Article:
describe the foundational steps that enable agile data warehouse development.
The next focus for setting yourself up for a best in class agile data warehouse environment is to develop and support self-managing teams.
Why are self-managing teams so important?
The word agile conveys a number of meanings. Its simple definition as an adjective is “quick and well-coordinated." From a project methodology perspective, agile is focused on consistently delivering high value to the customer quickly, and, at the same time, adapting to emerging situations and continuously improving performance. Giving the development team the ability to self-manage their agile development approach, incorporating continuous improvement, leads to greater success.
Being agile is more of a philosophy than a process. In order for agile to be successful, everyone on the team must buy into the philosophy – and be engaged. One way to encourage engagement is through team ownership and accountability. Gallup research shows that a team that is highly engaged has double the chance of job performance and success. Engaged workers are more productive, profitable, loyal, and customer focused. They are the teams that will be successful with agile development.
How do you create a self-managing team?
Self-managing teams are best formed with individuals who have different perspectives and backgrounds. Of course, the goal is to hire “A-players.” Each individual offers value to the team. Through daily standups and code reviews, team members constantly collaborate with one another. Productivity increases, and they become successful (or not) as a team. As a leader, you will need to learn how to step back and trust that the team will make the appropriate decisions. This is not an easy thing to do, but it can be very rewarding for you and your team in the long run.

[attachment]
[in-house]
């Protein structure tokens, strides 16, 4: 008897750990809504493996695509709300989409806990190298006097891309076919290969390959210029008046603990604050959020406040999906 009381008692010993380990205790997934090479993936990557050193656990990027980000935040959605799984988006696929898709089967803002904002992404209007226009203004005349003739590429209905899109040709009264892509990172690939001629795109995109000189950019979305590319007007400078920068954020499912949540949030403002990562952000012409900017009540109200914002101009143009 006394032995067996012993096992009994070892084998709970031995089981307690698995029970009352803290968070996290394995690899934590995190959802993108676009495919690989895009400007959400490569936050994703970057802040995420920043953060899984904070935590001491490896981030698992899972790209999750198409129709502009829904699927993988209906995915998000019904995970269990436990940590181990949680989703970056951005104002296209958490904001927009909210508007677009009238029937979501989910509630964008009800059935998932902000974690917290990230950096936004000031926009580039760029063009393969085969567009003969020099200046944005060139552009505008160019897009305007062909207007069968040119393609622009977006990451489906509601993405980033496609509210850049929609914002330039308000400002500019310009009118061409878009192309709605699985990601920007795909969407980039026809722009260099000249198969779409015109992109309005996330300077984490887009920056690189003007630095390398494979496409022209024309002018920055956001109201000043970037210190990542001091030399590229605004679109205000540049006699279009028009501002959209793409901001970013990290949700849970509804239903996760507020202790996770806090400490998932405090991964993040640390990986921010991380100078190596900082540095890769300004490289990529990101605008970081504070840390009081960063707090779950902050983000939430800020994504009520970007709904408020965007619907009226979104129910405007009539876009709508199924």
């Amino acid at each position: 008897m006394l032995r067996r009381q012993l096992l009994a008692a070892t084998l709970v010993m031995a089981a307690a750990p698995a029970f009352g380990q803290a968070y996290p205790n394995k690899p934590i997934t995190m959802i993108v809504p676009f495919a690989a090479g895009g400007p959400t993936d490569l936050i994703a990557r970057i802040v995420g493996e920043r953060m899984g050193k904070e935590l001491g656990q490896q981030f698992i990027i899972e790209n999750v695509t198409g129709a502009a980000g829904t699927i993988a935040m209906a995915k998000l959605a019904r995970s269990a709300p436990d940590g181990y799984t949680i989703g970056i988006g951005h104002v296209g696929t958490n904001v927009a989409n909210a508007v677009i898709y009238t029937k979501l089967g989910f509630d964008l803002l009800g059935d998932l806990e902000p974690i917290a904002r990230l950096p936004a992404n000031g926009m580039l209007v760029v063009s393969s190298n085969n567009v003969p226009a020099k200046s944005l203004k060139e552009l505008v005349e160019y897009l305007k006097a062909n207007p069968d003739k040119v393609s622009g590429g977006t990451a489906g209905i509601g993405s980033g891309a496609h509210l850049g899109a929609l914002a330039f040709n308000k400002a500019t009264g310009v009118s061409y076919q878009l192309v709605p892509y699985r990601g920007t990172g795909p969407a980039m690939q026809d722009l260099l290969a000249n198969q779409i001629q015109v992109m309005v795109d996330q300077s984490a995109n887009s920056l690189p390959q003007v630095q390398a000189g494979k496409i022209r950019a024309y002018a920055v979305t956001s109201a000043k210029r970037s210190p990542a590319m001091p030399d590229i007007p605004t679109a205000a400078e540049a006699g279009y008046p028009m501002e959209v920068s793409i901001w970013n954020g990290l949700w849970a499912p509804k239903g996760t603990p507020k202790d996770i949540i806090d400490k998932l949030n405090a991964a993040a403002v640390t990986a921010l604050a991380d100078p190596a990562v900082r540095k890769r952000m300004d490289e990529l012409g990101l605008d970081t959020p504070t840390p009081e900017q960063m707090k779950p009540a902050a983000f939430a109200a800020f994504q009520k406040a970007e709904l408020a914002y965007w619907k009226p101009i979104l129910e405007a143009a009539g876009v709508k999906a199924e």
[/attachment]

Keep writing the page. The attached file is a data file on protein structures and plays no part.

This type of approach also encourages innovation. In an agile approach, continuous improvement and innovation are important. Every team is unique, and every data environment is unique. As a result, the team should define what works for them, and not be afraid to experiment. One thing I heard myself saying repeatedly the first time I was involved in leading agile development teams was: BE AGILE WITH AGILE.
As my teams became comfortable with this approach, they flourished. Every time I walked by the team area, individuals were collaborating - asking questions, reviewing approaches, and generally helping each other to develop the best possible solutions. They started experimenting with different ways to approach their sprints.
Some examples of approaches they tried were:
4 people (the business architect, data architect, developer, and QA engineer) gathered in a war room and focused on one major effort with daily visits from the business stakeholder for 8 weeks. This effort was dubbed the “super sprint”.
For one solution, the data architect met daily with the business stakeholder, and together they developed a prototype that quickly became the solution, needing only QA and scheduling to finalize.
The team started stressing about getting all of the user stories they committed to done in 2 week periods. One team member expressed this by saying that it felt like they were in a vicious cycle that never ended. During a retrospective, they decided to cut back on what they accepted in a sprint, and they added a “grab bag” of user stories that a developer could pull from if he finished his accepted user stories before the end of the sprint. This ended up creating some fun competition – who was fast enough to be able to take from the “grab bag” in a sprint.
These are just a few examples of what a self-managing team can come up with, if left to make decisions on their approach. Some of their experiments failed, and they would revert to their previous approach, but most of them resulted in continuous improvements – one of the key benefits of an agile approach!
This ends the series on building the foundation for agile data warehouse development. You can find the previous posts in this series